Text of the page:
The US State Department’s reaction is ambivalent. President Mohamed Nasheed was a strong advocate for action on climate change and won the presidency in the first truly democratic elections after former president Maumoon Abdule Gayoom’s 30-year reign. Via DemocracyNow!
Just in case you needed some practice accepting uncomfortable new modifications to your worldview.
Fossil-fuel interests, says Gavin Schmidt, a climate researcher at NASA, “have adopted a shoot-the-messenger approach. It’s been a very successful strategy. They have created a chilling effect, so other [scientists] won’t say what they think and the conversation in public stays bereft of anyone who knows what they are talking about.” Schmidt cofounded RealClimate.org, a forum for climate scientists to “provide a quick response to developing stories and provide the context sometimes missing in mainstream commentary.” Meanwhile, the Competitive Enterprise Institute, a vocal opponent to limiting greenhouse gas emissions, is suing NASA for the release of Schmidt’s personal emails.” —
Toni Feder, Physics Today
Pretty chilling stuff. Not sure what constitutes felony intimidation, but hopefully some of these people see some repercussions for terrorizing climatologists.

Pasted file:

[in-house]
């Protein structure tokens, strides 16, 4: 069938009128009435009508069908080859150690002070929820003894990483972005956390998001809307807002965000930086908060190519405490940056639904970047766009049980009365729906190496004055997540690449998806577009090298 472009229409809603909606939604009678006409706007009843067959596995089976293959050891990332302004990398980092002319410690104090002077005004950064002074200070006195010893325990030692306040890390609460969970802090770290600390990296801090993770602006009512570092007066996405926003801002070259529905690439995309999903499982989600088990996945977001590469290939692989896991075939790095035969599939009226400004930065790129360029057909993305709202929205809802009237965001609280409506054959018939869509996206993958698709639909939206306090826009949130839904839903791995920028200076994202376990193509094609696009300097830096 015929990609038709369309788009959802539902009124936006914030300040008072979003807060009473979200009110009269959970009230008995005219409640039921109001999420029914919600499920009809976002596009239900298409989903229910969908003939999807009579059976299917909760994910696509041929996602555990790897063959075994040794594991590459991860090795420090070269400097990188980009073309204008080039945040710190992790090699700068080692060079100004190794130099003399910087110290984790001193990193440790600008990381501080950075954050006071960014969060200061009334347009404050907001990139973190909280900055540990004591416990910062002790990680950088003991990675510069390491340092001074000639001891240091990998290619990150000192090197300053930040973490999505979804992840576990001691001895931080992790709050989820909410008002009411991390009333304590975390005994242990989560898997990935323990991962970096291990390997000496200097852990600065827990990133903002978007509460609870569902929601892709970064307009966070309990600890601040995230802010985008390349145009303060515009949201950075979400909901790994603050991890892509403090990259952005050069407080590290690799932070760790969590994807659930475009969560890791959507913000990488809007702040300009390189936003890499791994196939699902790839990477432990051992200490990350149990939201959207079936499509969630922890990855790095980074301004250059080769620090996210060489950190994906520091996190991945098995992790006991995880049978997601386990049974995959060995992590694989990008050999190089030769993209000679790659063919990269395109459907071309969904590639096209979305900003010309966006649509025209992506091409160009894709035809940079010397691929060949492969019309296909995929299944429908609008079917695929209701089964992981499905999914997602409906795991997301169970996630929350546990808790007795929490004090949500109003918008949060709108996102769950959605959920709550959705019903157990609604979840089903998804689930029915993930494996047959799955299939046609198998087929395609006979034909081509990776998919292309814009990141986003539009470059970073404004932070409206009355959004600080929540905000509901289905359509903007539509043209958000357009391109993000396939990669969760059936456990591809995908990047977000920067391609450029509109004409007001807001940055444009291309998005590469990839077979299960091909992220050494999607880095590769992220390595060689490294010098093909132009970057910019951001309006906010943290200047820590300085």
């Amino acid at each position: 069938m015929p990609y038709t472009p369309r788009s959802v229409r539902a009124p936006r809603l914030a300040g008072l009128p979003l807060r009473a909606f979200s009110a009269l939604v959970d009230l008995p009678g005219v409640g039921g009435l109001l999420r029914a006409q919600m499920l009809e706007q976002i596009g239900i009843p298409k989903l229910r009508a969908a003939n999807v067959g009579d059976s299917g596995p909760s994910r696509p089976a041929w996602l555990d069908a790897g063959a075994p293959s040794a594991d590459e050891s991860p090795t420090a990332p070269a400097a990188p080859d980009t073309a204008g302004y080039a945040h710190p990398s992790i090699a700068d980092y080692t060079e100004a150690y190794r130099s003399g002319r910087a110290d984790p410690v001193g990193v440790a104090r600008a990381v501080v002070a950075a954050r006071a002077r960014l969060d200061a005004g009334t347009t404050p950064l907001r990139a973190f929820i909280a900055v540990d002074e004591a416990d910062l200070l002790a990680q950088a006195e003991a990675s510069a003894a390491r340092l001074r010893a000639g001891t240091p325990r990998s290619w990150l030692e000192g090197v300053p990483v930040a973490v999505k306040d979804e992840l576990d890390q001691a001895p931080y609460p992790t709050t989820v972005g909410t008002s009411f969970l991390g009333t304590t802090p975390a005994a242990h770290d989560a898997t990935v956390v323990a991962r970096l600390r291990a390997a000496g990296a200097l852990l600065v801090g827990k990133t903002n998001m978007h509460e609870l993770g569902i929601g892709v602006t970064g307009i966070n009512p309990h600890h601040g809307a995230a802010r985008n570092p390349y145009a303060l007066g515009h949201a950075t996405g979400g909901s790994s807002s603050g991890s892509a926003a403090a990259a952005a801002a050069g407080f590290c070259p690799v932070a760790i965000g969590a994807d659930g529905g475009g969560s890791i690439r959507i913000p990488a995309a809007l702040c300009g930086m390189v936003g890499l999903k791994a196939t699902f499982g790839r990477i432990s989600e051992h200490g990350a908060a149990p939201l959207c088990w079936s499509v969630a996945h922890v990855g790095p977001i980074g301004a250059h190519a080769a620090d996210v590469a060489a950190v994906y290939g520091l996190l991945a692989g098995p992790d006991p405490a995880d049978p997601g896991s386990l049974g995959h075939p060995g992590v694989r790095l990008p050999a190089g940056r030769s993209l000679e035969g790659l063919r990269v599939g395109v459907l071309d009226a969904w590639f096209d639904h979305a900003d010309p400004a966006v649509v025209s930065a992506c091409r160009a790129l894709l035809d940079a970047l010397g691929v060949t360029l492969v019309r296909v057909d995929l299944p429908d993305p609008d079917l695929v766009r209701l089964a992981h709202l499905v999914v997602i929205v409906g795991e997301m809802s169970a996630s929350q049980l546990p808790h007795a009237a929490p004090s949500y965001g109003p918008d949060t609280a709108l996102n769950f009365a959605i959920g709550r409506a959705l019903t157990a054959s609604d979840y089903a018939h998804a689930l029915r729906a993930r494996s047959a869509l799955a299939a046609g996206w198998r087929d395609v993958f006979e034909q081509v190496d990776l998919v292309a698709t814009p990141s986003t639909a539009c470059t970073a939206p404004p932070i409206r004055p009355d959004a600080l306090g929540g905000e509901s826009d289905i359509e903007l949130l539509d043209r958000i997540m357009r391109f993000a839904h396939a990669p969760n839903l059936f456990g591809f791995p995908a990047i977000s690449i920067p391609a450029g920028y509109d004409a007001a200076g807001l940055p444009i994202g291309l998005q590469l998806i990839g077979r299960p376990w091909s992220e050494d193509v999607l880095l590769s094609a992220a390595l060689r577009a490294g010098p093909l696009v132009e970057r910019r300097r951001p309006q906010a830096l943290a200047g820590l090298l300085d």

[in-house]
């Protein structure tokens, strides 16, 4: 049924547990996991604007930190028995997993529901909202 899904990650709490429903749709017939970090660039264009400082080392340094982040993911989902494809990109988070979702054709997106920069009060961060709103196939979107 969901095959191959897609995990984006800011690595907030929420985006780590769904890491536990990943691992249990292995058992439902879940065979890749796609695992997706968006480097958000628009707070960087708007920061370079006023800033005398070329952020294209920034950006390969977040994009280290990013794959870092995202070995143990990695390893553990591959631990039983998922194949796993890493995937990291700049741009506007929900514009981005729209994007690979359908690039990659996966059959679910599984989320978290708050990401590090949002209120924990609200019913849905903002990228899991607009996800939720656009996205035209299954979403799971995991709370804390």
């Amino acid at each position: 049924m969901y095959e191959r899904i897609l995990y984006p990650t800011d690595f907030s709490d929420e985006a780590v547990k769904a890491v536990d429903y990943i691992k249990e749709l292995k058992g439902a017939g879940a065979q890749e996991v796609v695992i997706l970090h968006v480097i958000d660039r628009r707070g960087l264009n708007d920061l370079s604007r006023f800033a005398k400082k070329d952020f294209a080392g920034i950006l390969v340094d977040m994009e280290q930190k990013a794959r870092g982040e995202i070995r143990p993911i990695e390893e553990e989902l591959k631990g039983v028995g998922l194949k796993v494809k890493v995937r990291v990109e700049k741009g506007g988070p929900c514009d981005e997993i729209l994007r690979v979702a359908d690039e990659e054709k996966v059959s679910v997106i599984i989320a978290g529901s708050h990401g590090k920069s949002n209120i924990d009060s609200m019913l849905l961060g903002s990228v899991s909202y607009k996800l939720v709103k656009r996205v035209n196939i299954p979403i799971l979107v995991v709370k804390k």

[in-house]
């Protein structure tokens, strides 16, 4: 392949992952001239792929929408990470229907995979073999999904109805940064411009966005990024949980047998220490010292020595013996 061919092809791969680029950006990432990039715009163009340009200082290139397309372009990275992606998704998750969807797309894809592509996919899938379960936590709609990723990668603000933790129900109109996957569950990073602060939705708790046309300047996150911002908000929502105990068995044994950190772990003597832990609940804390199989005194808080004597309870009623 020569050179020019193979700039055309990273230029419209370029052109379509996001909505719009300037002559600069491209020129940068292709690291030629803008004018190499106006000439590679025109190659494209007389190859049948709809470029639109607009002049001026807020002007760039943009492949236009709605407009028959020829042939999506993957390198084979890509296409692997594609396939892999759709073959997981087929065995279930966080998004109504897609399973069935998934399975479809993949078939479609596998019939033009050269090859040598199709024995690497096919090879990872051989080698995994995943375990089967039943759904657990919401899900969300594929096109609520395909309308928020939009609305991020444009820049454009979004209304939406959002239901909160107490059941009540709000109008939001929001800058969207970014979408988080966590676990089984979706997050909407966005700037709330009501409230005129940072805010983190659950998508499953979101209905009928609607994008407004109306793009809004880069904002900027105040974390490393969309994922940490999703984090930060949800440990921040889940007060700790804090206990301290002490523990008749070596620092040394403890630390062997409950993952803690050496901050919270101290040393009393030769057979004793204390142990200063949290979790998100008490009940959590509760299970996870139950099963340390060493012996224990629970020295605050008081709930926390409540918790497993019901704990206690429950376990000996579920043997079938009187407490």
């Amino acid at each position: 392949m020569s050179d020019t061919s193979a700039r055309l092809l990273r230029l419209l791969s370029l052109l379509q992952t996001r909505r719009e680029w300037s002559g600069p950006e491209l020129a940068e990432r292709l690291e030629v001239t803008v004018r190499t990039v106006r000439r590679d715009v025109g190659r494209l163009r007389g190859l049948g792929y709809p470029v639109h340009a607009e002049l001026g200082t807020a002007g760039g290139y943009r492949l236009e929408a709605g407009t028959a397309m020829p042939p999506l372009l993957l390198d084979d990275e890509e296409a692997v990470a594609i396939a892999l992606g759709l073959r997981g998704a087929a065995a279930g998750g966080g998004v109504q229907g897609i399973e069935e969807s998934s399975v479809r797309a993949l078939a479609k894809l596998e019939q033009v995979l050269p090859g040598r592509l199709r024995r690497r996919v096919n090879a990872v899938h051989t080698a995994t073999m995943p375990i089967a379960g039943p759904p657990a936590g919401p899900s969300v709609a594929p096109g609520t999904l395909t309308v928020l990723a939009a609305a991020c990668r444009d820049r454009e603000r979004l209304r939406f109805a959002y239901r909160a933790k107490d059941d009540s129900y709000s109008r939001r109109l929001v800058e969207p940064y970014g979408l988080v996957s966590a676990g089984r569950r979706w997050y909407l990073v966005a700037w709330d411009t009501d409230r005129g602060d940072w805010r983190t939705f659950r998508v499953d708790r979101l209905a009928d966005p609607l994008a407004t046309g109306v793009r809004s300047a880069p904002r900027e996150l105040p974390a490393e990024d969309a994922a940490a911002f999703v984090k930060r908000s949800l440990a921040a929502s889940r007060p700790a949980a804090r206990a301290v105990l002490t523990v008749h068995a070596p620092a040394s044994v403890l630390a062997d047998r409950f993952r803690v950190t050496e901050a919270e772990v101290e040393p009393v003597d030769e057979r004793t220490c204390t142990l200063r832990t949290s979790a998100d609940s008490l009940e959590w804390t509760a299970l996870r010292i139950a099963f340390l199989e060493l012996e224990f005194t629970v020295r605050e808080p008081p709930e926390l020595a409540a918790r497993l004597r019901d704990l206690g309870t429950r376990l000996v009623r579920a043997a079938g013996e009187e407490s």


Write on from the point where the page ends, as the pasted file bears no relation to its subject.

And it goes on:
The question by itself is invalid of course.
Points are infinitesimal and have no spatial extent - that is they have no area or length, just a set of coordinates that determines their position in space.
But we have to represent a point with something and most people represent them with a little circle. Earlier today I was thinking to myself, “Why not another shape?” Maybe a square or a star or anything. It occurred to me though that points and circles have something in common: they are rotationally symmetric. If you draw a circle on piece of paper, you can spin it around as much and in any direction you want and it will still look the same. The same is true for any single point.
It might be a trivial point (get it?), but it made me grin a little bit when I realized that a little circle probably is the best representation for a point.
A fairly accurate summary.